Monday, January 25, 2010

The Fathers & Sola Scriptura

(I originally began this series at my regular blog, Pious Fabrications; I've decided, because of its apologetics-oriented nature, to take it over here. I'll start by re-posting on each of the Fathers I've covered so far.)

Protestant apologists have been claiming for a long time that the Church Fathers believed in Sola Scriptura. They often present very persuasive evidence in this regard, including some rather strongly-worded quotes from the Fathers which seem to support this perspective. This seems like a death-stroke for the claims of the Orthodox Church. The Orthodox claim to maintain the ancient Apostolic Faith -- if we don't, then there's a serious problem.

So, the question I'm going to examine in this series of posts is did the Fathers really believe in Sola Scriptura? I will be going more or less chronologically, from earliest to latest, through the Fathers of the early Church. I will examine one Father at a time, presenting quotes relevant to that Father's position on Tradition, Scripture, and where authority lies in the Christian Church. I will also present the proof-texts from the writings of the Fathers most commonly used by Protestant apologists like James White and William Webster in their attempts to show that the Fathers believed in Sola Scriptura, looking at each in its historical and textual context.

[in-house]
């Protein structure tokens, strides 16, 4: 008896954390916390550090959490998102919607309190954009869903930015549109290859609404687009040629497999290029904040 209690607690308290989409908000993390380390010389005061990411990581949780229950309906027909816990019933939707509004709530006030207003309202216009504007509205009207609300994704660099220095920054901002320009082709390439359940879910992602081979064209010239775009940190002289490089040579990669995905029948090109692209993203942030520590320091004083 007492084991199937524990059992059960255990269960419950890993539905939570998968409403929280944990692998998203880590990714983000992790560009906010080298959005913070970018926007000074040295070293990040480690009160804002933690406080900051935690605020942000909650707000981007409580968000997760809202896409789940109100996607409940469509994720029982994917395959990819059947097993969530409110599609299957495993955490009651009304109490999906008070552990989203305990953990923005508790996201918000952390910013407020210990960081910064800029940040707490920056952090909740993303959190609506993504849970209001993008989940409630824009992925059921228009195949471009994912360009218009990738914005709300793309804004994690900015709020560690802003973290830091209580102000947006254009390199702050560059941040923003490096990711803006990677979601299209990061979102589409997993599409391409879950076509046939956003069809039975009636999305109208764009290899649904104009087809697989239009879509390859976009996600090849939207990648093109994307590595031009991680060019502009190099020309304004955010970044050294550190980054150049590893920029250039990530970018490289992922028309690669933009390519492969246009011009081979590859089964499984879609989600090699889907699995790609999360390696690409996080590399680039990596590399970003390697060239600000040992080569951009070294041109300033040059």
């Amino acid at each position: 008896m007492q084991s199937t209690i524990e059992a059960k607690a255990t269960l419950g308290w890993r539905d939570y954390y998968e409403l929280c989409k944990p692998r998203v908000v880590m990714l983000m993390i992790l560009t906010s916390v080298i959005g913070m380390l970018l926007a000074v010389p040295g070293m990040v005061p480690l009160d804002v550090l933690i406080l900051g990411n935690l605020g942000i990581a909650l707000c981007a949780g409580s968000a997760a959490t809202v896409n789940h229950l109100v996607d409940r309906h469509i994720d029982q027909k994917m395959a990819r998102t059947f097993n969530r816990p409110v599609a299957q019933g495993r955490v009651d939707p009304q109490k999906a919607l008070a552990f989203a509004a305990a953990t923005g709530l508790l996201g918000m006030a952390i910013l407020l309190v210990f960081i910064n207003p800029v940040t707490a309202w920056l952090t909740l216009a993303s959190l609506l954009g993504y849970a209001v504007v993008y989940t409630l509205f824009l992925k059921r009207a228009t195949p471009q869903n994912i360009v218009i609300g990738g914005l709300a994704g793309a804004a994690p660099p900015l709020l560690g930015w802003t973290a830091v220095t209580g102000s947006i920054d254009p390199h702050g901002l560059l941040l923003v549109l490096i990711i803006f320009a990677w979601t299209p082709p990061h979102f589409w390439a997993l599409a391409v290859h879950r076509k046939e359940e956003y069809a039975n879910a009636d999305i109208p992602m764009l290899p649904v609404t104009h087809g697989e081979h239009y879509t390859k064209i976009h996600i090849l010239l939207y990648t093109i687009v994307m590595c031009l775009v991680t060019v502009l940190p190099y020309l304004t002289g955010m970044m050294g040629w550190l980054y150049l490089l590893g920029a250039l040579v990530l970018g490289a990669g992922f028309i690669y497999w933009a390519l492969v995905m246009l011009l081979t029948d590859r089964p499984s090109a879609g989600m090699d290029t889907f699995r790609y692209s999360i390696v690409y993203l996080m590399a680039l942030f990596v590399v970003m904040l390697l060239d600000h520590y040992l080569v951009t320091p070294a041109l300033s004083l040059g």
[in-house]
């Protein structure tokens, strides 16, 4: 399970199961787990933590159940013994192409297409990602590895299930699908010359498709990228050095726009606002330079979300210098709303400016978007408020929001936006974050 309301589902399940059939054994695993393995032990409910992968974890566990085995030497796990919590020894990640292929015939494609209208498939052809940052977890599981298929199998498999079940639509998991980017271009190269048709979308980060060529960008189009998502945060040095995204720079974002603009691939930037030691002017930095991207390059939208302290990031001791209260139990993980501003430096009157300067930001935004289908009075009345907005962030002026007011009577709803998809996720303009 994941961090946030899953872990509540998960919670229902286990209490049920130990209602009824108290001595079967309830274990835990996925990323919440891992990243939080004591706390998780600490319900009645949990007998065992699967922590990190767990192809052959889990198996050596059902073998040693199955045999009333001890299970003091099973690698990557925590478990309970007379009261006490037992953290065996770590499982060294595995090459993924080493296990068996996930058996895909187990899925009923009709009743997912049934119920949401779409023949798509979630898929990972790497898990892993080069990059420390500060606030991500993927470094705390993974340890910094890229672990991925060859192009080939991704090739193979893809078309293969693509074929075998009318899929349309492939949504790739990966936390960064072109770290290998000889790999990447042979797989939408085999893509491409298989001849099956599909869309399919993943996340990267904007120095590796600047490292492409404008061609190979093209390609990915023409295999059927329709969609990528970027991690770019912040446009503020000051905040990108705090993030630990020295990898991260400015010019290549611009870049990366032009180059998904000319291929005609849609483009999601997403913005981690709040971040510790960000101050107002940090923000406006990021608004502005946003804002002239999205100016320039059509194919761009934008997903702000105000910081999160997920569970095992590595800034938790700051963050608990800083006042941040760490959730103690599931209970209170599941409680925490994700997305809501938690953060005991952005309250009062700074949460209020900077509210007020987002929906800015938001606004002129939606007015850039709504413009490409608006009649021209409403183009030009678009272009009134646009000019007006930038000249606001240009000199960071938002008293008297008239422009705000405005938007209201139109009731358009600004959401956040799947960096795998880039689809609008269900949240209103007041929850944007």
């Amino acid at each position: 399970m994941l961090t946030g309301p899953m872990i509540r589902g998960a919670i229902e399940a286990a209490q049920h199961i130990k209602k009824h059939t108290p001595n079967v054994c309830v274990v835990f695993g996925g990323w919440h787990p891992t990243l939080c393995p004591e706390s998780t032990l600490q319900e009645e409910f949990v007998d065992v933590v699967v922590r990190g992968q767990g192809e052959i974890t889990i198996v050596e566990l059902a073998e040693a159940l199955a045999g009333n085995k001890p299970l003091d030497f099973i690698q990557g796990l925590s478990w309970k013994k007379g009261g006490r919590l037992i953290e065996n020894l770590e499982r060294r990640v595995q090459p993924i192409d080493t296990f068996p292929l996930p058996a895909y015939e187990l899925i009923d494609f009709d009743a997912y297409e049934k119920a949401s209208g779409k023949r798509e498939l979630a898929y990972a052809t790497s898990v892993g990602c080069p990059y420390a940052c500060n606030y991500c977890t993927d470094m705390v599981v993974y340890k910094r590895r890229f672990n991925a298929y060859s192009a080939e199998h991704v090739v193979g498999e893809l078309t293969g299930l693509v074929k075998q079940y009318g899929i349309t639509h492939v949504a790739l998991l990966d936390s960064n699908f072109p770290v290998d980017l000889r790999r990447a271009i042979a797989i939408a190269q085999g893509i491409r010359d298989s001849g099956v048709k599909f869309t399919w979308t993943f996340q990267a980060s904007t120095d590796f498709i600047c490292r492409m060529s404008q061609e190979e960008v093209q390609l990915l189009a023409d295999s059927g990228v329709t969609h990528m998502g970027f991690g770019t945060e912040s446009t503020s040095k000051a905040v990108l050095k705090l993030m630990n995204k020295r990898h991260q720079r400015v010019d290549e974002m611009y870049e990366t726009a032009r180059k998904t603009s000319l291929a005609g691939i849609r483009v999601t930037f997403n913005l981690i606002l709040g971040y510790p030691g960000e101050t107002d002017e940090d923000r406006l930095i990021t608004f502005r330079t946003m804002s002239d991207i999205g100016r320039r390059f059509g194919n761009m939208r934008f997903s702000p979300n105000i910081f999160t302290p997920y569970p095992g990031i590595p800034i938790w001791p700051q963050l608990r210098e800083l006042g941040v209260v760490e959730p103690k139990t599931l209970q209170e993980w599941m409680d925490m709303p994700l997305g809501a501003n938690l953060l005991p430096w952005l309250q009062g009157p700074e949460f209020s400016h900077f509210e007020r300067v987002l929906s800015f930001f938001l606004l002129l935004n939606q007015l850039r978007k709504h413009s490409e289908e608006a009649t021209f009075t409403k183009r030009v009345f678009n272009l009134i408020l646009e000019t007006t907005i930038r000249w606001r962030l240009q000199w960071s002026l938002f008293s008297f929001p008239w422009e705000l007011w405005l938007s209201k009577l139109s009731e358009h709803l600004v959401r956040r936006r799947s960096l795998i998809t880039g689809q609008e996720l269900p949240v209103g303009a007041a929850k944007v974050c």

What I'm not going to do is just do the inverse of what Protestants do; I'm not going to simply proof-text and quote mine for sentences which support Tradition, although we will look at those in the process. What I'm going to do here is to actually look at that individual, their life and writings as a whole, and really, finally answer the question: did he believe in the authority of Scripture alone?

The usual followup claim of a Protestant who presents these proof-texts and then is shown that this same Father elsewhere writes of the authority of the Church's Traditions and Councils is that this Father was inconsistent in what he taught. So, we'll also examine that question as we look at the context of the Protestant proof-texts: is this Father being inconsistent or is the Protestant simply misunderstanding (or intentionally twisting!) the Father's words to make him sound inconsistent.

This will be a lot of work for me, but I think it's worth it for finally putting this myth to rest, and it will be very interesting. My hypothesis: we won't find a single one of the Fathers who held to Sola Scriptura or anything even remotely resembling it.

(slightly edited from original posting at Pious Fabrications on November 27, 2009)


Looking for God said...

Looking forward to the series.






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